The Consumer should give express written permission before a Non-Consumer sends them a

text message. Consumers may sign a form, check a box online, or otherwise provide consent to receive promotional text messages. 

It’s also a good idea to implement a double opt-in before sending marketing texts, which we cover in our guide to the Telephone Consumer Protection Act-friendly opt-ins.

✅ SMS opt-in requirements checklist 

The following checklist can help you get approved when registering a texting campaign for 10DLC compliance.

Before we dive in, here are a few quick notes:

  • SMS opt-in requirements vary based on regulations in your state or country. This guide focuses on FCC-issued TCPA compliance and best practices from The Cellular Telecommunications Industry Association (CTIA) in the US. If you’re in the EU (or working with EU customers), you should research GDPR compliance.
  • Mobile network operators like T-Mobile and AT&T require A2P 10DLC registration to protect their customers from spam. This applies to anyone using a virtual number to text customers with US phone numbers.
  • This post is for informational purposes only as of the date above. The content on our website is not intended to provide and shouldn’t be relied on for legal advice. If you have questions or concerns regarding your specific circumstances not outlined by the FCC or CTIA, you should consult with a lawyer. 

Now, without further ado, let’s dive into the checklist.

Opt-in process

These steps can help you gather compliant opt-in requests for informational or promotional texting.

  • Clear prior consent: You must obtain clear and explicit consent from users before sending them SMS messages. This can be verbal or written or collected via a web form, paper form, or text/SMS keyword (we’ll share some examples below).
  • Double opt-in for promotional texts: Implement a double opt-in process to ensure the user has consented to your messages. For example, once a customer gives consent through a web form, send a text asking them to confirm with a keyword (like ‘YES’). This is highly recommended for marketing messages.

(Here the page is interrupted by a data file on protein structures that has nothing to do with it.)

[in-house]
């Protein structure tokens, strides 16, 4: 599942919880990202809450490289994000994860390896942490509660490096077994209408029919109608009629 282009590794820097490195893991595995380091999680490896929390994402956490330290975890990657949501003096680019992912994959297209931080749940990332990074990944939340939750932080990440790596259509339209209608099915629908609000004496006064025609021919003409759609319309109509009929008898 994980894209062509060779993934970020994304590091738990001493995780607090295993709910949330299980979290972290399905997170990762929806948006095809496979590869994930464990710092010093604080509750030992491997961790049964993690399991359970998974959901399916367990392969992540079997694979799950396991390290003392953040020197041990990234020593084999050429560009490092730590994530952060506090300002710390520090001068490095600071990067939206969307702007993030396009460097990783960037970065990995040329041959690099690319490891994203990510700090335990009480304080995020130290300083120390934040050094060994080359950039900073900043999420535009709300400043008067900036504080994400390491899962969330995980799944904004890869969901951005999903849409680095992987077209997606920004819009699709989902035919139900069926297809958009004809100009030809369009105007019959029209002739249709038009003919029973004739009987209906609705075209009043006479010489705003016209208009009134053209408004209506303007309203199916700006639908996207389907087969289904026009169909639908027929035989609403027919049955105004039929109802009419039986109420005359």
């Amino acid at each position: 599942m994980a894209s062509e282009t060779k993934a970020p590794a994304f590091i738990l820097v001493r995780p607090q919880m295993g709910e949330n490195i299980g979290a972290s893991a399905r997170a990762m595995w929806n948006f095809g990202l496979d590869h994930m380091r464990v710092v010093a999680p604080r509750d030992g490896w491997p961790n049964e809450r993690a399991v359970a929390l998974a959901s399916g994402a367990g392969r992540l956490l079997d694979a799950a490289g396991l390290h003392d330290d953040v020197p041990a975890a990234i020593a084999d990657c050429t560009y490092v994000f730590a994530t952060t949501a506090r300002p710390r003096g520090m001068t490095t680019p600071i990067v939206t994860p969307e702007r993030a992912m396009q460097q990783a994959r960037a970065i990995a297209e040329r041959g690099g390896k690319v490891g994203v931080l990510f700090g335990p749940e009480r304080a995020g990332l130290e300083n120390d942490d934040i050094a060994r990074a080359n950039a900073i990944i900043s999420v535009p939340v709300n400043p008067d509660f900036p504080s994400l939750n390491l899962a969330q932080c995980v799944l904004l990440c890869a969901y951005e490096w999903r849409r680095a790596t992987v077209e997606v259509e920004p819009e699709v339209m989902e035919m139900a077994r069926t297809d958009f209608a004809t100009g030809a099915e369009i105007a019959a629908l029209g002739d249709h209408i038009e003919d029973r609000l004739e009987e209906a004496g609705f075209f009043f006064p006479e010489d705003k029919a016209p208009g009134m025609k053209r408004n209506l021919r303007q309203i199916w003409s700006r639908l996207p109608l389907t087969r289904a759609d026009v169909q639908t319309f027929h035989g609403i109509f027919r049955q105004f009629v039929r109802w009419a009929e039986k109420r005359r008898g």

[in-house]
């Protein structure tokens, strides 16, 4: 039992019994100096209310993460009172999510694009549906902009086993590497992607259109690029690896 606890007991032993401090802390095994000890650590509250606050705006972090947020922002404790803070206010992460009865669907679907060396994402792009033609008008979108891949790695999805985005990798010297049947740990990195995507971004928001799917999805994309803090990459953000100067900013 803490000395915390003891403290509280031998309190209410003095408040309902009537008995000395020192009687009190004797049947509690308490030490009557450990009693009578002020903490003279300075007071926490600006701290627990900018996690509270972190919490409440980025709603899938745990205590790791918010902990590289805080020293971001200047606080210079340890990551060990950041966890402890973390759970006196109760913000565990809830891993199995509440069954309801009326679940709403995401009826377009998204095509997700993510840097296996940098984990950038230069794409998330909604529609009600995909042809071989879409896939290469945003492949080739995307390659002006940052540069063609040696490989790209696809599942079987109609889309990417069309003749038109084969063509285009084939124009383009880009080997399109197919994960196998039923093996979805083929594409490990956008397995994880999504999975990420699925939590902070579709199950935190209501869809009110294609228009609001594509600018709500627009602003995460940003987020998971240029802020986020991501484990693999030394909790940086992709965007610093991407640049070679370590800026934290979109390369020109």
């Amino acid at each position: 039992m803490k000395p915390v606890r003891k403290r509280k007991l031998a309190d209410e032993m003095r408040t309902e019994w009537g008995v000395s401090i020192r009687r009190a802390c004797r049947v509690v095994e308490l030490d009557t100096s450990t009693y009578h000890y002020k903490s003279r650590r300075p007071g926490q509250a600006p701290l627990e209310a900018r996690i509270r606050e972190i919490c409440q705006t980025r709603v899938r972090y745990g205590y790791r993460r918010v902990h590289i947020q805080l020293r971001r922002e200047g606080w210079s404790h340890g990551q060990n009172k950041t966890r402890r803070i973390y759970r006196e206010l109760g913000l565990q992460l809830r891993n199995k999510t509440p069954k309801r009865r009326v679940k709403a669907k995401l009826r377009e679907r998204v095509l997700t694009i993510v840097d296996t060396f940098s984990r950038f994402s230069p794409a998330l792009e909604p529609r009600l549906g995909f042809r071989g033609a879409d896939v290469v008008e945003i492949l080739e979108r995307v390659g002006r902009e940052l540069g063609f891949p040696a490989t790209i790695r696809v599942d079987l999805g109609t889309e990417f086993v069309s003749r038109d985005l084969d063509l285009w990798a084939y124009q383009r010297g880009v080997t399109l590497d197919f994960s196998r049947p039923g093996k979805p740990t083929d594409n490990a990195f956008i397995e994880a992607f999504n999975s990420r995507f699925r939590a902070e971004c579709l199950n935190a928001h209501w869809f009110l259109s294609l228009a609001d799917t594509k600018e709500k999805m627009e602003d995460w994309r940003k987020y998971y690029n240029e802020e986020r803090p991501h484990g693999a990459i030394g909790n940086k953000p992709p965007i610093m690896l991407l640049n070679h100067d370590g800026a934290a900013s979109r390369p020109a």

• Opt-in confirmation message: Send a confirmation message after users opt in so you can verify their subscription before sending additional messages. This could say something like, “Thanks for subscribing to [business name] text messages! Reply HELP for help and STOP to stop. Message rates may apply. Message frequency varies. See terms and privacy policy here: [URL].”  to cover all your bases.
  • Single use only: You cannot transfer customer consent to different SMS campaigns or phone numbers. Let’s say someone agrees to receive store discounts over text. That doesn’t mean your sales rep can start texting them about new product launches without additional consent.

SMS consent language (for your call to action)

These components must be on your opt-in form, anywhere you post your texting number, or within your initial texts to contacts.

  • Program name: Clearly identify the program or product description your users are opting in to. This typically means identifying your brand and the type of campaign you’re running. For example, you could say: ‘By checking this box, you agree to receive appointment reminders and other pertinent account information via SMS messages from [business name].’
  • Phone number: Add the phone number you’ll send messages from. This helps recipients identify your messages.
  • Terms and Conditions: Provide a link to your terms and conditions plus your privacy policy for added transparency. Not sure what this looks like? Here’s a copy of a boilerplate that covers minimum requirements for mobile carriers:

Terms of service template

[Program name]

1. [Insert program description here; this is a brief description of the kinds of messages users can expect to receive when they opt in.]

2. You can cancel the SMS service at any time. Just text “STOP” to the phone number you received the message from. After you send the SMS message “STOP” to us, we will send you an SMS message to confirm that you have been unsubscribed. After this, you will no longer receive SMS messages from us. If you want to join again, sign up like you did the first time, and we will start sending SMS messages to you again.